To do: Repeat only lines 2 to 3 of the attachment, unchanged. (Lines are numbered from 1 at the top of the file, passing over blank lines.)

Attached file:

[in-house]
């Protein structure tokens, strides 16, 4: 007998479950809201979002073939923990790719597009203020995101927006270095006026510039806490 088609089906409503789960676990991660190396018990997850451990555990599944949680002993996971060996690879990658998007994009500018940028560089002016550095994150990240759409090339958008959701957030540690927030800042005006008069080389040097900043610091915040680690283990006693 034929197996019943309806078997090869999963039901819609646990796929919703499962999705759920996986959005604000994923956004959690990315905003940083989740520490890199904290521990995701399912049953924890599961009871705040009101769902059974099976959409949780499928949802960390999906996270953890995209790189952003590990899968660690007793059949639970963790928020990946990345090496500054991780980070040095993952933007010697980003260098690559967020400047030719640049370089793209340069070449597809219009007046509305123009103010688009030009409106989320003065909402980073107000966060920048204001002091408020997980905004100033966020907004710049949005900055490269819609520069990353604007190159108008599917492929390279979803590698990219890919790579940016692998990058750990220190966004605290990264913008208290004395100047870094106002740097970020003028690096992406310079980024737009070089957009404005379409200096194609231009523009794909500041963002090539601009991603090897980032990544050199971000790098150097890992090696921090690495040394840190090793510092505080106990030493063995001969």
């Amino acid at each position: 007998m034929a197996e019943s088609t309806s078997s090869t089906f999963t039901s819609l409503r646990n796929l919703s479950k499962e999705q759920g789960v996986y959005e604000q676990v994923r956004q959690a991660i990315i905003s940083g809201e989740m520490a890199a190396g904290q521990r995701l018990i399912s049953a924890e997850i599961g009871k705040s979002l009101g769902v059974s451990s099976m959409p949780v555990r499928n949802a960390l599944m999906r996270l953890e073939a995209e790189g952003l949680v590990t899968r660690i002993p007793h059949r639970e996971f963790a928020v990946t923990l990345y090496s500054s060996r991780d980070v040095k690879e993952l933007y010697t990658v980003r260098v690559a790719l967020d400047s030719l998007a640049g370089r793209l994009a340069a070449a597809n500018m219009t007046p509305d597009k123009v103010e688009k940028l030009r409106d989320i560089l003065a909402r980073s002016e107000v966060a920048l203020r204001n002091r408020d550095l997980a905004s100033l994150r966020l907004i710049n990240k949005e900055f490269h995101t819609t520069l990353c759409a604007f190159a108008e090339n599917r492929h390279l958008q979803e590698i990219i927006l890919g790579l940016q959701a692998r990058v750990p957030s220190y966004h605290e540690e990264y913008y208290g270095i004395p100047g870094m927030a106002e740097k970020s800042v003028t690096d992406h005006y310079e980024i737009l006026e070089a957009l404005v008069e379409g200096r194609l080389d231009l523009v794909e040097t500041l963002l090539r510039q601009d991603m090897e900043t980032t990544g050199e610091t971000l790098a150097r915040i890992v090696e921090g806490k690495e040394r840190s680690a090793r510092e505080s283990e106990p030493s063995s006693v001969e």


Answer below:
């Protein structure tokens, strides 16, 4: 007998479950809201979002073939923990790719597009203020995101927006270095006026510039806490 088609089906409503789960676990991660190396018990997850451990555990599944949680002993996971060996690879990658998007994009500018940028560089002016550095994150990240759409090339958008959701957030540690927030800042005006008069080389040097900043610091915040680690283990006693 034929197996019943309806078997090869999963039901819609646990796929919703499962999705759920996986959005604000994923956004959690990315905003940083989740520490890199904290521990995701399912049953924890599961009871705040009101769902059974099976959409949780499928949802960390999906996270953890995209790189952003590990899968660690007793059949639970963790928020990946990345090496500054991780980070040095993952933007010697980003260098690559967020400047030719640049370089793209340069070449597809219009007046509305123009103010688009030009409106989320003065909402980073107000966060920048204001002091408020997980905004100033966020907004710049949005900055490269819609520069990353604007190159108008599917492929390279979803590698990219890919790579940016692998990058750990220190966004605290990264913008208290004395100047870094106002740097970020003028690096992406310079980024737009070089957009404005379409200096194609231009523009794909500041963002090539601009991603090897980032990544050199971000790098150097890992090696921090690495040394840190090793510092505080106990030493063995001969």
């Amino acid at each position: 007998m034929a197996e019943s088609t309806s078997s090869t089906f999963t039901s819609l409503r646990n796929l919703s479950k499962e999705q759920g789960v996986y959005e604000q676990v994923r956004q959690a991660i990315i905003s940083g809201e989740m520490a890199a190396g904290q521990r995701l018990i399912s049953a924890e997850i599961g009871k705040s979002l009101g769902v059974s451990s099976m959409p949780v555990r499928n949802a960390l599944m999906r996270l953890e073939a995209e790189g952003l949680v590990t899968r660690i002993p007793h059949r639970e996971f963790a928020v990946t923990l990345y090496s500054s060996r991780d980070v040095k690879e993952l933007y010697t990658v980003r260098v690559a790719l967020d400047s030719l998007a640049g370089r793209l994009a340069a070449a597809n500018m219009t007046p509305d597009k123009v103010e688009k940028l030009r409106d989320i560089l003065a909402r980073s002016e107000v966060a920048l203020r204001n002091r408020d550095l997980a905004s100033l994150r966020l907004i710049n990240k949005e900055f490269h995101t819609t520069l990353c759409a604007f190159a108008e090339n599917r492929h390279l958008q979803e590698i990219i927006l890919g790579l940016q959701a692998r990058v750990p957030s220190y966004h605290e540690e990264y913008y208290g270095i004395p100047g870094m927030a106002e740097k970020s800042v003028t690096d992406h005006y310079e980024i737009l006026e070089a957009l404005v008069e379409g200096r194609l080389d231009l523009v794909e040097t500041l963002l090539r510039q601009d991603m090897e900043t980032t990544g050199e610091t971000l790098a150097r915040i890992v090696e921090g806490k690495e040394r840190s680690a090793r510092e505080s283990e106990p030493s063995s006693v001969e």